By Barbara Mitchell
Q: I’d like to start networking with higher-level people in my organization, but I don’t want to step on any toes. I also don’t have a clue how to get started. Can you help?
A: This can be a great strategy to help you move up in your organization, but you’ve already identified one of the biggest potential pitfalls: You might alienate those around you—especially your immediate manager, if it appears you are trying to establish a relationship “over your manager’s head.” You can mitigate this problem if you keep your manager informed of your networking intentions. Hopefully he or she will see the value of your connections for you and for the department.
Opportunities to interact with senior staff in your organization may come up in both organic and more structured ways. Here are some common scenarios to prepare for:
In the elevator. Imagine that you find yourself alone in the elevator with your executive director. What do you do and what do you say? You should be prepared for such an encounter. It may never happen, but if it does, you’ll be ready to make the most of it.
Your introduction should include your name, your department or function, and something that might interest the other person to know about you. Smile, shake hands if appropriate, and confidently introduce yourself.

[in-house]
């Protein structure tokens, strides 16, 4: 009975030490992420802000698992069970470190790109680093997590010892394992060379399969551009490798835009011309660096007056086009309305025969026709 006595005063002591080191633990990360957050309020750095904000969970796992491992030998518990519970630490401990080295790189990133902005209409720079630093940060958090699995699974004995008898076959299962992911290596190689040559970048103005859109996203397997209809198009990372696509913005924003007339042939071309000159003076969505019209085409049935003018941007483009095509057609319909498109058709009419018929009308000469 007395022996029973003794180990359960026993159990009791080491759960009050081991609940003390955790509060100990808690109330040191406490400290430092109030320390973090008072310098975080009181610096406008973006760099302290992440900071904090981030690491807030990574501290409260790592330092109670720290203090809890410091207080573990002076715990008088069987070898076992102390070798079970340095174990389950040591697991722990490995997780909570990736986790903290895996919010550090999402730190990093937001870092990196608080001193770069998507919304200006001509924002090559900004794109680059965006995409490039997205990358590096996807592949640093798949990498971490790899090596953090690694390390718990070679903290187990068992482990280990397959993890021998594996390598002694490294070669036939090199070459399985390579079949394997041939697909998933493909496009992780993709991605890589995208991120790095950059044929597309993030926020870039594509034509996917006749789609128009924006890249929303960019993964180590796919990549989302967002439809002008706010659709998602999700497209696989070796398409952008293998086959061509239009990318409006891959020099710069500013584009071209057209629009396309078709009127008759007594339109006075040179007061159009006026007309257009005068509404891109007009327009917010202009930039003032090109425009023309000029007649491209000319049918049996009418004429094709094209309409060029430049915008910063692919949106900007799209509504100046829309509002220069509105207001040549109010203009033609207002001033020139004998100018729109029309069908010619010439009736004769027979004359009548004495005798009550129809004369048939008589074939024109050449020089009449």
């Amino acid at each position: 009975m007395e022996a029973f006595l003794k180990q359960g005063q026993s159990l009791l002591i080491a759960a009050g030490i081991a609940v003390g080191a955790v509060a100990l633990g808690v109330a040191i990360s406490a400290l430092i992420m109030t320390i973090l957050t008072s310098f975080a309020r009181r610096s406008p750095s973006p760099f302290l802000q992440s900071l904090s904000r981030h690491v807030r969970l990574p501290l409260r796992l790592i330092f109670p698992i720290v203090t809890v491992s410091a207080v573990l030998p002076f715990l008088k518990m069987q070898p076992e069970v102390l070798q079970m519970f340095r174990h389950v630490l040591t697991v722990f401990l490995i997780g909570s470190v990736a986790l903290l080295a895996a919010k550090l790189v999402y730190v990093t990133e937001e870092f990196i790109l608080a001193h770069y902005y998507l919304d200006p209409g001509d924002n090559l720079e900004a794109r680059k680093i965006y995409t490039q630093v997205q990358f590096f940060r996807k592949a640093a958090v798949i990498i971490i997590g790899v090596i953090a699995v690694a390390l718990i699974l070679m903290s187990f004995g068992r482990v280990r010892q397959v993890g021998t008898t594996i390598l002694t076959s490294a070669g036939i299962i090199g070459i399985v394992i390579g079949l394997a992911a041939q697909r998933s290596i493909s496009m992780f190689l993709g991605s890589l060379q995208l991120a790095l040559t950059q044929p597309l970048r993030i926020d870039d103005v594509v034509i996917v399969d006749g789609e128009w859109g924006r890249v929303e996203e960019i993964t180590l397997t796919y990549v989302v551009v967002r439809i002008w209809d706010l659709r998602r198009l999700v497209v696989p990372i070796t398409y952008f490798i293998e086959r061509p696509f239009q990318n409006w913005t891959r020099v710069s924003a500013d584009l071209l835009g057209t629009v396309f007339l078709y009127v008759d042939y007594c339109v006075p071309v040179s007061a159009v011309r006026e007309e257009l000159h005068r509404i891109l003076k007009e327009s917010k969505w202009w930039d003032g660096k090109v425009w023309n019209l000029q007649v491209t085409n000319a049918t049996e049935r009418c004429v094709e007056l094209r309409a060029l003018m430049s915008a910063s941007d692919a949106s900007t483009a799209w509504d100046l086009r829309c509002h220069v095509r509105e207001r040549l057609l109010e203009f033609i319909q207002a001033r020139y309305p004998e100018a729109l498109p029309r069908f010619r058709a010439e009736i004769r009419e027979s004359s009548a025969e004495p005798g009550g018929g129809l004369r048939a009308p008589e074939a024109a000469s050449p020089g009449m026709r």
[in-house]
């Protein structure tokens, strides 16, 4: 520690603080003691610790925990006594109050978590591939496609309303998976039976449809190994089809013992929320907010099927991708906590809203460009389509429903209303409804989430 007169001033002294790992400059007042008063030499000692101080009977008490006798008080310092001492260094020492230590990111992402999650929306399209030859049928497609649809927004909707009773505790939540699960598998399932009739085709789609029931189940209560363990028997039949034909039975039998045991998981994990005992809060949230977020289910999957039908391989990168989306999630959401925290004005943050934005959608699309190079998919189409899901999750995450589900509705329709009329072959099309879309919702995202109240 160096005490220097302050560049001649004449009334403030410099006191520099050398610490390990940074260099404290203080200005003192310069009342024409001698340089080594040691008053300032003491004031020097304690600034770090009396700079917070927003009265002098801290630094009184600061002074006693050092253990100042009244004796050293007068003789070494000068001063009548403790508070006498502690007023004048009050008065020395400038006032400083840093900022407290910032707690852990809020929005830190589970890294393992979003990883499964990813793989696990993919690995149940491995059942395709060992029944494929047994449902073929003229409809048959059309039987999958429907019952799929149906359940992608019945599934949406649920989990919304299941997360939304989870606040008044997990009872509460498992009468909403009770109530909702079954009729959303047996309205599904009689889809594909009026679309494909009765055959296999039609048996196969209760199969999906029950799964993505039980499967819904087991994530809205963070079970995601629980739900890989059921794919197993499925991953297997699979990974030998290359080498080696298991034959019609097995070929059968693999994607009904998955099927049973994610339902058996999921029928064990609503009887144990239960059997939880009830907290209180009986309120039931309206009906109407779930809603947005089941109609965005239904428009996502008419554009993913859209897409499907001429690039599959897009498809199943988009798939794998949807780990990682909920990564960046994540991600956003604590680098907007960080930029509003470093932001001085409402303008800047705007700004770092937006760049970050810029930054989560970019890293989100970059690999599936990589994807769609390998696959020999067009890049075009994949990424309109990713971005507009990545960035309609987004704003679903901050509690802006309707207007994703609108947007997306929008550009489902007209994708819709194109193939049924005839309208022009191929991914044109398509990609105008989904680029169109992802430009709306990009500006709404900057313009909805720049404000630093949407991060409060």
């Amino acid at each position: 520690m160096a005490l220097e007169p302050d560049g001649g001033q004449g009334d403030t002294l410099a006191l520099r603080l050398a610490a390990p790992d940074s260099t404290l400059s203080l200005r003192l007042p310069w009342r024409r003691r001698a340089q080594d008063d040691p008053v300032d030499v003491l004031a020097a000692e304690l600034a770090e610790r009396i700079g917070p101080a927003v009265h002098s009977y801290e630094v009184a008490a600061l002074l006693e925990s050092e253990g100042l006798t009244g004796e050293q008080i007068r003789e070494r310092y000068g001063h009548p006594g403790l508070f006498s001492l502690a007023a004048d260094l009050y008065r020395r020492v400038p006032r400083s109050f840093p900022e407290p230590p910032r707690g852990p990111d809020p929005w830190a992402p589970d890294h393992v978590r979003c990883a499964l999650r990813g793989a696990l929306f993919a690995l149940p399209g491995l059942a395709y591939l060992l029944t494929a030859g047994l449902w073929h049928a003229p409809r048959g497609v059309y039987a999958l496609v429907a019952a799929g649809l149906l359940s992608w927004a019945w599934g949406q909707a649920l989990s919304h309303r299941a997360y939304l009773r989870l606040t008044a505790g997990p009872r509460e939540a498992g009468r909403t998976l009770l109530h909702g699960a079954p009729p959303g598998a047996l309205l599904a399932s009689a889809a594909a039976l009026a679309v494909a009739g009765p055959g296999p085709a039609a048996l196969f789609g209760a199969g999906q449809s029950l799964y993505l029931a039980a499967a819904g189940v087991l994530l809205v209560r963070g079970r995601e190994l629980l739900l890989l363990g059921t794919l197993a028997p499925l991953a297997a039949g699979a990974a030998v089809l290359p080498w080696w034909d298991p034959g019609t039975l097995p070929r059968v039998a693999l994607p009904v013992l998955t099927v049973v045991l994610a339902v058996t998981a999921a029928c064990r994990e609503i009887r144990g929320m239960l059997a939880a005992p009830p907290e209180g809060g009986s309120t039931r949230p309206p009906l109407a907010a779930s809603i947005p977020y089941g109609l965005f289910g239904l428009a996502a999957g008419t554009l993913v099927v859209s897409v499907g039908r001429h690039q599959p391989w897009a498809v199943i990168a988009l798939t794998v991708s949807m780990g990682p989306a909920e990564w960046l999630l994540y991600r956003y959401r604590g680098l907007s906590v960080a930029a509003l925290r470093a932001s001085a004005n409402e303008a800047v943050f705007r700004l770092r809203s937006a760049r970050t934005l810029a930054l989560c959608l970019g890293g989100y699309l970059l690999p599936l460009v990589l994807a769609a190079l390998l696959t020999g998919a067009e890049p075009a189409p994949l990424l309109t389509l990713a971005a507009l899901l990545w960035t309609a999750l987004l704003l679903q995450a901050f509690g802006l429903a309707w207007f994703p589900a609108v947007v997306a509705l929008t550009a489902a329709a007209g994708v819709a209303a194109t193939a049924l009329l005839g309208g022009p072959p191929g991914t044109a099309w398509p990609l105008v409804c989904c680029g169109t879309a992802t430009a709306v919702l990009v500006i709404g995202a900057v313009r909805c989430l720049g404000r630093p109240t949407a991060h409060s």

Once you’ve made a connection, you need to be up to date on your organization’s challenges and successes so that you can talk with confidence to your new contact.
In meetings. When you’re in a meeting with higher-ups, you have a chance to show what you know and how you contribute to the organization. When you’re called on to answer a question, be prepared to give a clear and succinct answer. You’ll be noticed for your professionalism and your confidence. These situations are natural ways to connect with people you don’t normally work with and build your credibility, so be prepared for every opportunity.
In casual conversation. One of the tricks to good networking is the ability to engage in “small talk.” I once worked for a CEO who was introverted and shy, and, knowing this, most staff didn’t attempt casual interaction with him. One new employee, unaware of the CEO’s personality, one day commented on the CEO’s shoes and started a conversation from there. Finding a common interest, even if it’s something that seems trivial, can help you begin a mutually beneficial relationship.
Once you’ve made a connection, you need to be up to date on your organization’s challenges and successes so that you can talk with confidence to your new contact. Be prepared with good questions, and remember that networking is always a two-way proposition. Ask what you can do for your colleague in addition to what he or she can do for you.Barbara Mitchell is a human resources and management consultant and author of The Big Book of HR and The Essential Workplace Conflict Handbook. Do you have a question you’d like her to answer in “Ask the Expert”? Send it to [email protected].